Pitch black. One tiny, warm glimmer of a paper box shines in the room as if it was the first light in the world. The beginning of everything. A human arm is timidly reaching out of the box, reaching for the sky, trying to stretch out as far from the tiny box as possible to feel the world. Going back in the box, it comes out again with a blank piece of paper in its palm, tossing it into the stage. The soft sound of the paper is soothing, then, another one is presented to the world. This time the white paper is with a letter — の (no) — stuck on the side of the box. Then the third paper — 私 (watashi) — combined to mean ‘mine.’ Finally, Shion Skye Carter herself crawls out to the box, and weak beams of lights brighten the room — turning the stage into her dear Japanese house complete with rectangle patterns on the floor. Setting a platform for her self-journey.
Shion Skye Carter is a Vancouver-based dance artist, who is also first-generation Japanese. She moved to Vancouver at the age of 6 from Tajimi of Gifu prefecture, Japan. Her dance performance often is often integrated with other arts forms — aiming to explore her multiethnic and queer identities. In her performance, for her performance, Residuals (住み・墨.) Japanese calligraphy was used in the exploration of her personal, and ancestral connection to Japan. Shion told me that calligraphy held a personal connection to her, as she practiced it as a child in Japanese school. She was reconnected with this tradition in 2019 when realizing the depth of this art in terms of the body movement it requires. It provoked her to bring the motion, and Japanese characters, onto the stage. This Calligraphy-infused solo dance project was first performed at multiple sites, including its premiere at Tangente in Montreal, and is planned to premiere in Vancouver at the Scotiabank Dance Centre in September 2022.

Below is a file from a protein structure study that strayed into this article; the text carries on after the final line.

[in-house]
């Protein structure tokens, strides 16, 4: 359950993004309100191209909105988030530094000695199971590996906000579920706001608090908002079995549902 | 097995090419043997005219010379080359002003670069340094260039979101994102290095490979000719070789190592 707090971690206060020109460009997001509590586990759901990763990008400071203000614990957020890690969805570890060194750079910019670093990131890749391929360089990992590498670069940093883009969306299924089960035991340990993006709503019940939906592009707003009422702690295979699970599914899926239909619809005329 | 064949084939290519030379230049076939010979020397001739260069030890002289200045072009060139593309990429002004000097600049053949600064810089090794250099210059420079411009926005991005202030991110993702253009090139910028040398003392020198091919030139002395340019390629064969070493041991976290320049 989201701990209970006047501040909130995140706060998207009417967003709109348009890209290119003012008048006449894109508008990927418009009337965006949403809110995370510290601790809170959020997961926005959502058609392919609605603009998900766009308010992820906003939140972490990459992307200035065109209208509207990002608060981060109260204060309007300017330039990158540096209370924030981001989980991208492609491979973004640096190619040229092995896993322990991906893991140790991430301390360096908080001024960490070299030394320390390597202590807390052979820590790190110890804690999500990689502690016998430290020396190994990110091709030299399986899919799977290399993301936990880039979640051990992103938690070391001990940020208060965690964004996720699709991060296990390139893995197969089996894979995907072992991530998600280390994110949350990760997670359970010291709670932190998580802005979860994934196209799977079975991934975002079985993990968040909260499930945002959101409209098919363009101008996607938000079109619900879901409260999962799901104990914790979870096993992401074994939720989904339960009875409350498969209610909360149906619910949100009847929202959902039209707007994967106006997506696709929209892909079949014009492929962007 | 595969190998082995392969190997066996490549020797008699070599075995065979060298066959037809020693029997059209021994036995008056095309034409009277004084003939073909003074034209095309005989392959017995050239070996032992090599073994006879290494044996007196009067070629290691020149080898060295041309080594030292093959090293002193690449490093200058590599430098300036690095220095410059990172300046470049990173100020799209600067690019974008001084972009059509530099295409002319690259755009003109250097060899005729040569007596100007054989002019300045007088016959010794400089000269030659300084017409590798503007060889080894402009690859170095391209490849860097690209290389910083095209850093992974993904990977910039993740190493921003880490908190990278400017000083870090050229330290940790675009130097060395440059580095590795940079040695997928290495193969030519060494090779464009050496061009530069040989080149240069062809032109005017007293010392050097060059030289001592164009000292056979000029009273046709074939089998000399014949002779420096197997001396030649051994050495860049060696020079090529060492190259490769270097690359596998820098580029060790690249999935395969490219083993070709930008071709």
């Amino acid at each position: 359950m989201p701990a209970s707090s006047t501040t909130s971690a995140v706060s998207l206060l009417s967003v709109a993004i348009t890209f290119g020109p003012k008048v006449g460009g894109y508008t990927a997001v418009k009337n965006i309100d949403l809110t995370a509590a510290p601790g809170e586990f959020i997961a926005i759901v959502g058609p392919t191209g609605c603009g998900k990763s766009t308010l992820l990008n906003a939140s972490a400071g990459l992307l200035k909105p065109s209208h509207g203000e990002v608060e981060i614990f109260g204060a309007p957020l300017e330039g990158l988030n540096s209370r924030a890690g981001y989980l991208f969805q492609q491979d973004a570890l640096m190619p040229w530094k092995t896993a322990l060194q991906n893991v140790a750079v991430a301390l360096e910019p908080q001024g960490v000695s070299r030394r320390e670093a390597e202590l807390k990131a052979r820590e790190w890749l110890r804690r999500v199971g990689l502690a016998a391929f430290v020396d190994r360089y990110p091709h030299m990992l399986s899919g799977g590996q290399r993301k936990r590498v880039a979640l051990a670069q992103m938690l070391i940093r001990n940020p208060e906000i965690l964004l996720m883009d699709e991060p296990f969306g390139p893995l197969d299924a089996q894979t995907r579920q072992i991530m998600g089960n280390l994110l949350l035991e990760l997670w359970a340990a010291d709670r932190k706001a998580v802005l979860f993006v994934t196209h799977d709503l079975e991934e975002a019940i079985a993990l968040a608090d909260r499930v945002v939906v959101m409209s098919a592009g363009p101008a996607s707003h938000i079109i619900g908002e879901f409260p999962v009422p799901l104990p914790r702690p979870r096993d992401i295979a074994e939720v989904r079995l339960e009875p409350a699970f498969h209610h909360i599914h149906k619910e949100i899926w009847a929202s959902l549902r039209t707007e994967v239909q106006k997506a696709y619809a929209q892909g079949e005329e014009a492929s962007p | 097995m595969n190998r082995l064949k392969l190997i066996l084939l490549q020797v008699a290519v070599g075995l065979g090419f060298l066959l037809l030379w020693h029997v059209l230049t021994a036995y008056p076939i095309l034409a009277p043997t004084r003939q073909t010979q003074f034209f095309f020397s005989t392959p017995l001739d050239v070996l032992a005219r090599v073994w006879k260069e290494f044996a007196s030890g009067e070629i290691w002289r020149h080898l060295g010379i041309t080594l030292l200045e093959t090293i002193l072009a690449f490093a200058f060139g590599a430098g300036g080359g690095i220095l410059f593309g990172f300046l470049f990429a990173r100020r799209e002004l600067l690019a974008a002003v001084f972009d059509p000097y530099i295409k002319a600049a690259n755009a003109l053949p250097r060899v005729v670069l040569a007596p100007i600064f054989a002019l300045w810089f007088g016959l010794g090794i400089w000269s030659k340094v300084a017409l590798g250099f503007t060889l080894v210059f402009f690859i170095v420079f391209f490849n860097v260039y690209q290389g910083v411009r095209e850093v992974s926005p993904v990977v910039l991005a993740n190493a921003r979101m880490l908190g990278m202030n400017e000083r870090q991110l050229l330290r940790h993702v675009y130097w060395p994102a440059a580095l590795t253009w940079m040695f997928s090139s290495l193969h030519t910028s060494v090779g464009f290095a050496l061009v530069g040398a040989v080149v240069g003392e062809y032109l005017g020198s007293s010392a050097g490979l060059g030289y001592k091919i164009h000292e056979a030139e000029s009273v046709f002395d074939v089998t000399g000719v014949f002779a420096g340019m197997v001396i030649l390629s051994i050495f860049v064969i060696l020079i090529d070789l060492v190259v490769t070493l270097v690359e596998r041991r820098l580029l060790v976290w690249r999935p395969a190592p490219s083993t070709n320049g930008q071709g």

Many people in this multi-ethnic city can perhaps relate — living as first-generation in a different country (and culture) since a childhood does not come easy. “I felt a lot of confusion and, I guess, sort of cultural displacement too. I did feel a lot of tension growing up with certain parts of Japanese culture that I just could not understand.[…] A lot of traditional parts of the culture, or social expectations, I couldn’t agree with, and I couldn’t understand. I felt this friction,” she says. That friction is reflected in her dance movements — filled with many tensions — including the paper box scene described from. Residuals (住み・墨.) In showing only parts of her body uncannily, the fragmented body starts to represent a person broken into different pieces — indirectly hinting at an internal fight for a coexistence of two seemingly juxtaposed identities, being queer and Japanese. Queerness is one of many topics that are underexplored in Japan, and its lack of understanding in this matter deepened a gap between her and her family. She felt nervous to come out to her mother, and still feels challenged to talk about it to her relatives in Japan. To me, this piece highlights the problems of old conservative views in Japan from the perspective of someone who has both a background in Japanese culture and Western culture.